The Trials of Koli (Rampart Trilogy#2) by MR Carey

Trialsof

The Trials of Koli is the second in Mr Carey’s Rampart trilogy and was an enjoyable instalment that has left me keen to read the final chapter when it arrives. The first book in the series, The Book of Koli didn’t work out quite as well for me as I’d hoped but this is an author that I really like so I was determined to continue with the series to see which direction the story would take.

I felt that book 2 was much improved by the addition of a new pov narrator and also by the inclusion of some very interesting world building.

Anyway, not to get ahead of myself here, let’s start from the beginning with a brief introduction and obligatory warning that being the second book in series this review may contain spoilers. Also, in my opinion, I do not believe this should be read as a standalone so if you haven’t read the first in series my suggestion is to pick up The Book of Koli first.

So, the story continues almost immediately where book 1 concluded. Koli, Cup and Ursula are making progress travelling across the country, following some sort of signal, in the hopes of reaching London (where they believe they will find new hope). Along the way they meet with a number of distractions, not least of which seems to be a band of hunters who are intent on separating them from their tech. In some respects this is a dog eat dog type of world and the few existing remnants from bygone times are much sought after. Koli and Ursula between them have two very impressive piece of such tech and so it’s no surprise that they find themselves encountering difficult situations from time to time.

Added to this we return to the village where Koli was born, raised and eventually shunned where we follow in the footsteps of Spinner. Spinner recently married into the Ramparts, seriously disappointing Koli at the time who had romantic feelings towards her. We observe her as she is (rather frostily) welcomed into the new family home and then follow her progress from there onwards. I really enjoyed this aspect to the story, the politics of the small village, how the villagers are manipulated and how Spinner, herself a clever young woman, goes through strife before finding a comfortable foothold.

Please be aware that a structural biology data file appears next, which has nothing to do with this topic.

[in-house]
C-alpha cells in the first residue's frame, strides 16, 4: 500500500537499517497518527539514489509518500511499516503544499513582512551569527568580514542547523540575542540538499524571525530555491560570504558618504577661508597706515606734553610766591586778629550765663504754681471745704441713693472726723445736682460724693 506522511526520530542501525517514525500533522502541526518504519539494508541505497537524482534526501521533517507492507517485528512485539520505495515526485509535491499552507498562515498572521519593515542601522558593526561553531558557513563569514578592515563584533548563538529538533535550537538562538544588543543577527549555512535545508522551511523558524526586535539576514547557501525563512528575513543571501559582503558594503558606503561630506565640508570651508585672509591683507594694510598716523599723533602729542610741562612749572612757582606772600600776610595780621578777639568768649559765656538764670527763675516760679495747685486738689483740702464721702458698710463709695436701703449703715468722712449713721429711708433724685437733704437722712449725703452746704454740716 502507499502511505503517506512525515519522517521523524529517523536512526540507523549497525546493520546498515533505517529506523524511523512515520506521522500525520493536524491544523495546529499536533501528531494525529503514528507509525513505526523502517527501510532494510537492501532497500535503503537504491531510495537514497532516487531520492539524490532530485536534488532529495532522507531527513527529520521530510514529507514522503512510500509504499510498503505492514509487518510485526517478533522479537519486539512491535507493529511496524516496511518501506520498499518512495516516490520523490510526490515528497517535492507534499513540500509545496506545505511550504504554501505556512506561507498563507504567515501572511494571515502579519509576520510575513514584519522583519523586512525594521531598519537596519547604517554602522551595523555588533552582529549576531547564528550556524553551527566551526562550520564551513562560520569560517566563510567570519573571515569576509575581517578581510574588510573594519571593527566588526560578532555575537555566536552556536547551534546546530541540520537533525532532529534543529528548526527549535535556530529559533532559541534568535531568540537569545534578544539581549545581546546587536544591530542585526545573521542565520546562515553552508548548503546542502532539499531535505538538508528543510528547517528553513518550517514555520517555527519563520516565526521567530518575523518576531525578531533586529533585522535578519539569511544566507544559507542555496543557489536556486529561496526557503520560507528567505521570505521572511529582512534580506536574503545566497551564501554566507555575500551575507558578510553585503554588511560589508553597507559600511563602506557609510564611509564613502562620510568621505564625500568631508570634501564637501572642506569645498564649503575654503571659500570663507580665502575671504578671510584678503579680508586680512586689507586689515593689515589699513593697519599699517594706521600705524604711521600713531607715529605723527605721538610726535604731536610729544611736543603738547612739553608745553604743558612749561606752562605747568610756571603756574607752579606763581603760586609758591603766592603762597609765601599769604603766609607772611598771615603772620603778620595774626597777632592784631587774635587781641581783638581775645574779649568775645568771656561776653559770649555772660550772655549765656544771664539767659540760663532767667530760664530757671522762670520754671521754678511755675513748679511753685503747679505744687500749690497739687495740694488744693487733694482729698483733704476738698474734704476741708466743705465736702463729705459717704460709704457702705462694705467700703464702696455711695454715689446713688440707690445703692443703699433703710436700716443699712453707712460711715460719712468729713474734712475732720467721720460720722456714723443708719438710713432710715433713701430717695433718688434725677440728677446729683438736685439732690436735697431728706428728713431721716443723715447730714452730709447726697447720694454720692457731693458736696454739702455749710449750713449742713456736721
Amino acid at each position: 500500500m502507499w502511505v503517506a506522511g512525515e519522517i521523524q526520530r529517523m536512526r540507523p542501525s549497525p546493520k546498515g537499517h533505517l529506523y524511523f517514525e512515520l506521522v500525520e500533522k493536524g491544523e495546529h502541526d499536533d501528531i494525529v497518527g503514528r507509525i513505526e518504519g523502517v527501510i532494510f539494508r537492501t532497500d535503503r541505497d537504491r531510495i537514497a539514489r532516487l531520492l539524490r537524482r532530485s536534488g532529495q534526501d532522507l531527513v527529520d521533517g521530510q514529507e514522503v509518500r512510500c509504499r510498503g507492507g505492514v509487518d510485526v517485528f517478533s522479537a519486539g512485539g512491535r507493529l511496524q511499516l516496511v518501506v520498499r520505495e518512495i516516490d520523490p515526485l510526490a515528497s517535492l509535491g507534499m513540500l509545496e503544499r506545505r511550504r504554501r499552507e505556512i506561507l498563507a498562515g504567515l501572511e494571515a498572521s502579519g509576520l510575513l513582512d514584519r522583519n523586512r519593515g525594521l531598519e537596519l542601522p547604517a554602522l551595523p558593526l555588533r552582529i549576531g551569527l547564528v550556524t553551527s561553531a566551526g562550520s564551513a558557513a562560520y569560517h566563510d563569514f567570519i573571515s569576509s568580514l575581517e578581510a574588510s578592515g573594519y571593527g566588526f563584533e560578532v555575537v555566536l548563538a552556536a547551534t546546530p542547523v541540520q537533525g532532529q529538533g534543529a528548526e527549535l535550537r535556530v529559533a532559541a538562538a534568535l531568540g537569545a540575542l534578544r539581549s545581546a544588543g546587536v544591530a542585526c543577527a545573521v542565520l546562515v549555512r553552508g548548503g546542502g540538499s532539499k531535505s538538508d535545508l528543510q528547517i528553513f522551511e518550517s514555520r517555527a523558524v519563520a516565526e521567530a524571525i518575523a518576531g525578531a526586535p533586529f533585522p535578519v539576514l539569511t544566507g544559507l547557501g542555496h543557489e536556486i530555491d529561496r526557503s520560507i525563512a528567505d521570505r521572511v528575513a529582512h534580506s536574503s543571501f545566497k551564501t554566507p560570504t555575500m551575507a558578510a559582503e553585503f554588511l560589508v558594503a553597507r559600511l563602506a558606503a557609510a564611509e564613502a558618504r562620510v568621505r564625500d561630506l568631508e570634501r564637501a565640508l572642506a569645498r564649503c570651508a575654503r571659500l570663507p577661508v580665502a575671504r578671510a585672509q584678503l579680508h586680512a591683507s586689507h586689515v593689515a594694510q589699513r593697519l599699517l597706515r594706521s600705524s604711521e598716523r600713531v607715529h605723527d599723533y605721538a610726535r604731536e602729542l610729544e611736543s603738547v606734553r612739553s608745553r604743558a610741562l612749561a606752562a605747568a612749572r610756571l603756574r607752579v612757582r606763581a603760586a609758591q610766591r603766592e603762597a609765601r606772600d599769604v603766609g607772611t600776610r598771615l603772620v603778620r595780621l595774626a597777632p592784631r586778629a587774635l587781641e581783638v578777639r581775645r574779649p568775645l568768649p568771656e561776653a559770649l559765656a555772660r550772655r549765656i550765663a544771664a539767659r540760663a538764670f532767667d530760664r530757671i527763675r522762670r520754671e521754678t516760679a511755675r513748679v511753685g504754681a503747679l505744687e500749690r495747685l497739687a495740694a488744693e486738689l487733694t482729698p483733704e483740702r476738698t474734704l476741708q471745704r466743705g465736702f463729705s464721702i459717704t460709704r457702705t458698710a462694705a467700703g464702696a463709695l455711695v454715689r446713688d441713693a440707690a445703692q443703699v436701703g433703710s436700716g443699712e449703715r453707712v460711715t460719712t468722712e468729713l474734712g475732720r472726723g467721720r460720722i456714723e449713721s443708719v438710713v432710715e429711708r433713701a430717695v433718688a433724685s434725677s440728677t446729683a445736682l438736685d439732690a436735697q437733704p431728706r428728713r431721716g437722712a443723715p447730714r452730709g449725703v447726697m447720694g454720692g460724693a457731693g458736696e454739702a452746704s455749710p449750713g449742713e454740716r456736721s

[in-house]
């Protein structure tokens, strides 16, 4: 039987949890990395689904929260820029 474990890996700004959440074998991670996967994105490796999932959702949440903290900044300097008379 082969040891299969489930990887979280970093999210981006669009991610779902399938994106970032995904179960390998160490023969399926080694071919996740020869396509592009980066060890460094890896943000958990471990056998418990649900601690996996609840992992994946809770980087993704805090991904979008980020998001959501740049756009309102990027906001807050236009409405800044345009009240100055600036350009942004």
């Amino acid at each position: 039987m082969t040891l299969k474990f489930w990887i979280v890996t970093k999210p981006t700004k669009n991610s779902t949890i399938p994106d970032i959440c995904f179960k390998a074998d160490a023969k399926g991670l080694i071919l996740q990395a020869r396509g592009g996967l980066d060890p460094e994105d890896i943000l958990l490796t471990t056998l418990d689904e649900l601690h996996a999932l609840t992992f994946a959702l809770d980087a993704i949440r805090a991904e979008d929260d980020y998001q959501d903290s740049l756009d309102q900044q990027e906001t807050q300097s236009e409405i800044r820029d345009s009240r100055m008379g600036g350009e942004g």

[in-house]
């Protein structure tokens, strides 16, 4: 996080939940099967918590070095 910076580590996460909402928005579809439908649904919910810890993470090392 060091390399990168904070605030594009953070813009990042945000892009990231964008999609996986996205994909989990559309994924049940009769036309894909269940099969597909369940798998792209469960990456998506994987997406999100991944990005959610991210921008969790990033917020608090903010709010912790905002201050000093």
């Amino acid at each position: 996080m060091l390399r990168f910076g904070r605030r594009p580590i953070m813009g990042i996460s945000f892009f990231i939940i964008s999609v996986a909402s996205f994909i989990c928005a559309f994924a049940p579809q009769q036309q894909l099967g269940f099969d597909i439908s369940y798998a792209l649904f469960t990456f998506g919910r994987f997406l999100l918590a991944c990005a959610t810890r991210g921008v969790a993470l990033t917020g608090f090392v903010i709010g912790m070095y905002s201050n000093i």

I won’t elaborate further on the plot but let you discover things firsthand. What I will share here instead is the aspects that particularly worked for me.

Firstly, the return to Koli’s village and the inclusion of a fresh and bright POV that continued to deliver a narrative that demonstrates how difficult life is in this new brutal world.

Secondly, observing a little more of the world via Koli’s travels. The group eventually come upon a small fishing village and it’s here that we learn a lot more about some of the key characters, particularly Cup, and also witness the power of this new world and some of the more dangerous aspects, such as Knotweed.

Thirdly, I think, having read quite a number of post apocalyptic style stories there is the inevitable, almost weariness, that comes through witnessing the downward spiral in the way people treat each other, and there were definite elements of that in book 1 and also in this instalment. Group A becomes bigger than Group B and so resorts to brute force to take what it wants and thus become even more powerful and bullying. However, this book quite pleasantly surprised me in that respect by actually offering up a village of people that were kind (mostly) and that whilst struggling to survive, retained some modicum of decency (although there was one particularly twisted individual determined, like a fly in the ointment, to cause trouble).

In terms of criticisms. There is still an element to this that feels very similar to stories that are already out there, but, I thought this became a lot more intriguing when some of the local flora and fauna became more menacing. There is also an element to Koli that prevents me from totally liking him as a character – which seems quite unreasonable in many respect because he certainly isn’t an offensive person. But, I find that I’ve become more attached to some of the others and I thought Cup and Spinner made for very interesting reading. Also, be aware if you’re intending to pick up this series that this is a story being told by Koli who has his very own style of narration that can take a little getting used to at first. This is an aspect however that I thought was well done and a good reflection of how language changes and adapts over the years.

Overall, I enjoyed this one more than I expected, I guess that could be as a result of not over-hyping myself this time around and, given the ending, I’m very curious to read the final instalment.

I received a copy through Netgalley, courtesy of the publisher, for which my thanks. The above is my own opinion.

My rating 4 of 5 stars